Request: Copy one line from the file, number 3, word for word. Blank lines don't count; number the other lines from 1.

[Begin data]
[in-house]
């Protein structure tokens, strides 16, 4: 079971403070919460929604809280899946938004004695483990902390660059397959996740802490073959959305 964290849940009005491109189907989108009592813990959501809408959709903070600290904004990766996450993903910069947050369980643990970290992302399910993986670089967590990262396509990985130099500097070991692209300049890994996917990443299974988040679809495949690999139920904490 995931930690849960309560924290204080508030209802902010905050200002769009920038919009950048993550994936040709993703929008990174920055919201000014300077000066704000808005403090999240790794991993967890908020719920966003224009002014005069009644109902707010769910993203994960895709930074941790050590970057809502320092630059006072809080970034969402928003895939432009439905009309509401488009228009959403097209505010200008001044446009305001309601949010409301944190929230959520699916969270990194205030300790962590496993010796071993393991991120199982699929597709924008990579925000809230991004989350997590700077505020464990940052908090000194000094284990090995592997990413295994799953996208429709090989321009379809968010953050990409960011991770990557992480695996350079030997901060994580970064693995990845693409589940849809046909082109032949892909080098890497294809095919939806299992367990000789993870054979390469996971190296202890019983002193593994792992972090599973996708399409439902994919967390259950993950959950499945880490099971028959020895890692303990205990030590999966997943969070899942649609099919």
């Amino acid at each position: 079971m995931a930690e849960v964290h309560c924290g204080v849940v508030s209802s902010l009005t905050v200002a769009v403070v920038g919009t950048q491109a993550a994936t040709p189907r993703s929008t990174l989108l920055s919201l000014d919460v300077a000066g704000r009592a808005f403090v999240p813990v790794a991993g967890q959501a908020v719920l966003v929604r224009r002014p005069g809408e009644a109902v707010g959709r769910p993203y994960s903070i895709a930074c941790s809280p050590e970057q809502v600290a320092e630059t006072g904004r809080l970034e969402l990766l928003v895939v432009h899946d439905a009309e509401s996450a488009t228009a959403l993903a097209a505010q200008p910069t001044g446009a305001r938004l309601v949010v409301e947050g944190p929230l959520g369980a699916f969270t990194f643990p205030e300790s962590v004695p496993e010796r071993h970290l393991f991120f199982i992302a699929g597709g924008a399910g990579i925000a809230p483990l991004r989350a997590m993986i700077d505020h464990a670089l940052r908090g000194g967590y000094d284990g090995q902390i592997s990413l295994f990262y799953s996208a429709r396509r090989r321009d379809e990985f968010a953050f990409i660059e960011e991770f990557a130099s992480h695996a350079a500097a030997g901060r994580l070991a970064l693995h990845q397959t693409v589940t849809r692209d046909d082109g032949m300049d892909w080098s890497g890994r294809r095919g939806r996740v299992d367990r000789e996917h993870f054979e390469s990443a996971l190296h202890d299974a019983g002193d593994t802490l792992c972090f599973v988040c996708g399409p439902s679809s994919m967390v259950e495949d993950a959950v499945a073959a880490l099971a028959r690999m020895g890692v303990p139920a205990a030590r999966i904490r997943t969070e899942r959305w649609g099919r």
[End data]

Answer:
């Amino acid at each position: 079971m995931a930690e849960v964290h309560c924290g204080v849940v508030s209802s902010l009005t905050v200002a769009v403070v920038g919009t950048q491109a993550a994936t040709p189907r993703s929008t990174l989108l920055s919201l000014d919460v300077a000066g704000r009592a808005f403090v999240p813990v790794a991993g967890q959501a908020v719920l966003v929604r224009r002014p005069g809408e009644a109902v707010g959709r769910p993203y994960s903070i895709a930074c941790s809280p050590e970057q809502v600290a320092e630059t006072g904004r809080l970034e969402l990766l928003v895939v432009h899946d439905a009309e509401s996450a488009t228009a959403l993903a097209a505010q200008p910069t001044g446009a305001r938004l309601v949010v409301e947050g944190p929230l959520g369980a699916f969270t990194f643990p205030e300790s962590v004695p496993e010796r071993h970290l393991f991120f199982i992302a699929g597709g924008a399910g990579i925000a809230p483990l991004r989350a997590m993986i700077d505020h464990a670089l940052r908090g000194g967590y000094d284990g090995q902390i592997s990413l295994f990262y799953s996208a429709r396509r090989r321009d379809e990985f968010a953050f990409i660059e960011e991770f990557a130099s992480h695996a350079a500097a030997g901060r994580l070991a970064l693995h990845q397959t693409v589940t849809r692209d046909d082109g032949m300049d892909w080098s890497g890994r294809r095919g939806r996740v299992d367990r000789e996917h993870f054979e390469s990443a996971l190296h202890d299974a019983g002193d593994t802490l792992c972090f599973v988040c996708g399409p439902s679809s994919m967390v259950e495949d993950a959950v499945a073959a880490l099971a028959r690999m020895g890692v303990p139920a205990a030590r999966i904490r997943t969070e899942r959305w649609g099919r």